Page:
By the way, the BGO Import CD of this album is excellent. No match for a Hot Stamper of course, but dramatically better than the average classic rock CD, and quite a bit better than the domestic CDs we’ve auditioned.
The Audio Fidelity Gold CD mastered by Steve Hoffman is even better. If you don’t want to buy a Hot Stamper LP, that CD is your best bet (assuming it sounds as good as mine, something one cannot assume but that’s a story for another day).
A distinguished member of the Better Records Rock and Pop Hall of Fame.
This very nice looking original Deram British Import LP has that good old Heavy British Rock sound. It’s lively if a bit crude, but that’s pretty much the way these bands were recorded. The sound varies quite a bit from track to track, with some sounding noticeably better than others. Not much new there.
’Me and My Baby’ is a particularly good sounding song here. It sounds like it was recorded live in the studio, and it probably was! (more…)
I had no idea the band’s first album was recorded this well. I expected it to sound something like an old Rolling Stones Decca — tubey magical but plagued by a fair amount of compression, distortion and limited at both ends of the frequency spectrum.
Instead, when the needle hit the groove, out of the speakers poured truly MASTER TAPE SOUND! Who knew? Clear as a bell, super-transparent, zero-distortion, spacious, and tubey magical in the best sense of that phrase — not fat and sloppy, but rich and sweet. To my ear there is practically no processing to the sound.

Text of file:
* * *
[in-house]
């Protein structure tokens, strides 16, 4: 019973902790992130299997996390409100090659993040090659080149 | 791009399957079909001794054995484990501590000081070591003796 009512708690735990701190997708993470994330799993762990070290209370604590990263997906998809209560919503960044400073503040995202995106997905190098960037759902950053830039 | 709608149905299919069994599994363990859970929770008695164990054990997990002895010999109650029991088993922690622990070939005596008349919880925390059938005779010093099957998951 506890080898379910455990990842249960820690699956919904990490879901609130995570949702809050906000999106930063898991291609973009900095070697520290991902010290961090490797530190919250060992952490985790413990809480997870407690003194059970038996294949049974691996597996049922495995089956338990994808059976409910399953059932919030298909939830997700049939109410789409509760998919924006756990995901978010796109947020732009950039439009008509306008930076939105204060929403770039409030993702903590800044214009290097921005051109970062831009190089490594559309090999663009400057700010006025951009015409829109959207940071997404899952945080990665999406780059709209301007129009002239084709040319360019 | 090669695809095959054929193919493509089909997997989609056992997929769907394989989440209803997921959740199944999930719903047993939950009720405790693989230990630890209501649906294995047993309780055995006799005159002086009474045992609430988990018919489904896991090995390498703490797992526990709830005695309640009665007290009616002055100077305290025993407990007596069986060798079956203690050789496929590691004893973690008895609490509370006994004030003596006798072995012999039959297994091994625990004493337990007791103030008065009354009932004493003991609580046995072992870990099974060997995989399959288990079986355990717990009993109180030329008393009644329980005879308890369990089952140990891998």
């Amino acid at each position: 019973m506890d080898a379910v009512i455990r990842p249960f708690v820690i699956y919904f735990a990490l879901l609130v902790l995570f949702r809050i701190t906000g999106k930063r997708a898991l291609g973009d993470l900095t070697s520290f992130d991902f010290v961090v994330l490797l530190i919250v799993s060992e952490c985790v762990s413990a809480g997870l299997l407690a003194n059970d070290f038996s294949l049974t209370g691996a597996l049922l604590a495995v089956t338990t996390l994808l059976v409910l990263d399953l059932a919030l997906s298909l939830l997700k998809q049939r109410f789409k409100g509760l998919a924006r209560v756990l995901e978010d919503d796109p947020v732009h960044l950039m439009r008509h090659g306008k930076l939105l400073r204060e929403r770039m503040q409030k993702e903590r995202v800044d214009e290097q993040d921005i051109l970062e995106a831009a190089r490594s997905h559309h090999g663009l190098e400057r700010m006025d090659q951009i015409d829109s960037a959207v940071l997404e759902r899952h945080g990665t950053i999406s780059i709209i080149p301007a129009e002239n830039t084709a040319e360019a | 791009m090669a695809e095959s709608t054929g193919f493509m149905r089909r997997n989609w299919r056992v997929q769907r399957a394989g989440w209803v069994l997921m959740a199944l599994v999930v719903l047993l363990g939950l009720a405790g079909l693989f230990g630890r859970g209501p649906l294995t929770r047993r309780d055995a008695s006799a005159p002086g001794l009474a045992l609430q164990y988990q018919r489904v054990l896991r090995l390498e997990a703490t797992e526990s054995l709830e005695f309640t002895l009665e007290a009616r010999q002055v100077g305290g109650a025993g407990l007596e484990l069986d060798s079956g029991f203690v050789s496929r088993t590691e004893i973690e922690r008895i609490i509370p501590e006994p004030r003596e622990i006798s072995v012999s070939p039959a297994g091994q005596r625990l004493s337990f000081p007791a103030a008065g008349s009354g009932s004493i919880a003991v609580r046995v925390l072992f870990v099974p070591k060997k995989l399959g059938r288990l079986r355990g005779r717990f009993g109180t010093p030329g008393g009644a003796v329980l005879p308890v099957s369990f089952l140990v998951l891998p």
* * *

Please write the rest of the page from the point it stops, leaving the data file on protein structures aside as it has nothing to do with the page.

For a recording from 1967 to sound this good is a bit of a shock. Sgt. Pepper came out in 1967, but it’s full of studio trickery. The kind of purity and freedom from distortion that characterizes this Ten Years After record puts it at the opposite end of the artificial recording spectrum. I can’t think of another record from this far back that has this kind of sound. More than anything it proves it could be done; they had the technology.
Oh how far we have fallen. And you can be sure of one thing: the domestic pressings are not going to sound like this one. The Moody Blues on domestic Deram pressings are a joke next to the imports. Those tapes are in England, baby, and I doubt they ever crossed the pond.
A Space in Time is just one of the recordings that made me pursue Big Stereo Systems driving Big Speakers, right from my earliest days in audio. You need large dynamic drivers with plenty of piston area – the kind that can move a lot of air – in order to bring the power of the music to life.
If you have big speakers and a penchant for giving the old volume knoban extra click or two, it just doesn’t get any better than A Space in Time.(more…)